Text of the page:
Theater Review: ‘Polis/Reset’ at the Volksbühne in Berlin

Sing, o muses of the house of unceasing calamities! Over the past three years, the drama behind the scenes at the Volksbühne in Berlin ...


Sing, o muses of the house of unceasing calamities!

Over the past three years, the drama behind the scenes at the Volksbühne in Berlin has surpassed any onstage. To say that the company has struggled would be putting it mildly: Depending on your point of view, the goings-on have increasingly resembled either a Greek tragedy or a satyr play.

Since 2017, dysfunction if not outright misfortune has dogged the venerable theater, which, like most in Berlin, is publicly run. It began when the minister of culture at the time fired the longtime artistic director Frank Castorf, who had led the house for 25 years and was known to rule with an iron fist. Berlin politicians passed the torch to Chris Dercon, a former director of the Tate Modern in London.

Berliners vehemently objected; the theater was briefly occupied by protesters. Feces were left in front of Dercon’s office. He quit only months in and was replaced by Klaus Dörr, who was supposed to fill the vacancy until René Pollesch, one of Germany’s leading dramatists and a veteran of Castorf’s Volksbühne, took over as artistic director in 2021.

Last week, Dörr abruptly resigned over sexual harassment allegations. Yet in the midst of a trying season for theaters worldwide, the Volksbühne has plowed ahead with an ambitious series of premieres inspired by ancient Greek drama and myth called “Polis/Reset.”

Although the cycle examines the relevance of its classical sources from the contemporary perspective of our world’s environmental and economic ills, the themes of unappeased gods, inescapable fates and tragic flaws seem oddly appropriate to the Volksbühne in light of its long-running bad luck.

Half of the eight productions planned for “Polis/Reset” are streaming on the Volksbühne’s website. The shows are a diverse crop, but they all confront, to varying degrees, the existential issues facing humanity in the Anthropocene, the era in which humans are the dominant influence on the natural world.

“Oedipus is the last king of the Anthropocene. This is our last winter. No one will escape this catastrophe,” an actor intones early in “Anthropos, Tyrant (Oedipus),” an associative and sometimes pedantic stage essay by the writer-director Alexander Eisenach. Of the productions in the Volksbühne’s series, this one, loosely based on Sophocles’ Theban Plays, most directly addresses environmental and economic devastation. In the middle of the performance, the marine biologist and climate expert Antje Boetius delivers a lecture on the Anthropocene that is informative, though dry.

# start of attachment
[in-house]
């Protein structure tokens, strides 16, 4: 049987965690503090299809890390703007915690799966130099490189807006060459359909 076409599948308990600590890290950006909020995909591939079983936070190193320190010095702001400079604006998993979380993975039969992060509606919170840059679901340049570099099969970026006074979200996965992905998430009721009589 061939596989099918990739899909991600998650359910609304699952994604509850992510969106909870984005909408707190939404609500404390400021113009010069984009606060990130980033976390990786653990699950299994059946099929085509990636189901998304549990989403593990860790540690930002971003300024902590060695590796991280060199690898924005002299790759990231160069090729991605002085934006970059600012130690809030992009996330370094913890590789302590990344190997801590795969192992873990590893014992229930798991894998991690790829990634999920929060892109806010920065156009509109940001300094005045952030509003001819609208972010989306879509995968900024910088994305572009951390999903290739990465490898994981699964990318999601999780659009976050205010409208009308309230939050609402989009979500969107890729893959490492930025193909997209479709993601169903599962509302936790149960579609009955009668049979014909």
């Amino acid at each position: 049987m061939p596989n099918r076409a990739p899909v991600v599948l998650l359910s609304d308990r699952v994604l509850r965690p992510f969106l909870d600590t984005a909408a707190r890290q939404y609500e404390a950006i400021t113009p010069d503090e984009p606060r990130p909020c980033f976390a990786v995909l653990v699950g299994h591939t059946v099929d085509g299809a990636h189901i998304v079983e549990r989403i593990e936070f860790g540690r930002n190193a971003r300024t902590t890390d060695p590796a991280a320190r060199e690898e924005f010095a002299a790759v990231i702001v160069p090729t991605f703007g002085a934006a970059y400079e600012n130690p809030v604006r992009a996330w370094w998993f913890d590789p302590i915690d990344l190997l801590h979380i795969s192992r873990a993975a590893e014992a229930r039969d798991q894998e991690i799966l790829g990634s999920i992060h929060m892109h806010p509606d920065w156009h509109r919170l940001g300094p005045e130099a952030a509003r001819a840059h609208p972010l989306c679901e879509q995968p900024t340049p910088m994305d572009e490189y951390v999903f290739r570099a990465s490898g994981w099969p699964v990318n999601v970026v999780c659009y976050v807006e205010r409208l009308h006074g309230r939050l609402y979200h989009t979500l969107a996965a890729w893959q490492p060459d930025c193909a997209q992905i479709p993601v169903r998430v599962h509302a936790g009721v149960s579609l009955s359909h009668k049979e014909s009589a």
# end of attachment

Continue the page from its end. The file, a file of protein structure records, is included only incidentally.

I enjoyed some of the snappier slogans, such as “Tragedy has become the language of science” and “Awaking the wrath of the gods is not a metaphor. It’s very real.” But it is possible to agree while still feeling that the show is rough around the edges.

Since it couldn’t be shown in front of a live audience, the theater presented it as a livestream in 360 degrees: It was filmed with an omnidirectional camera, and viewers at home were able to control their perspective of the stage. The effect was kind of cool, although it seemed more like an interesting experiment with technology than a full-fledged production. My internet connection was too weak to view it as intended, in razor-sharp 4K.

Oedipus and the other rulers of the ancient world were judged by their ability to keep nature in balance and the deities happy. The director Lucia Bihler put an environmentally conscious spin on the divine wrath in “Iphigenia. Sad and Horny in Taurerland,” a reworking of Euripides’ two Iphigenia plays that is peppered with cheeky dialogue by the young Austrian writer Stefanie Sargnagel.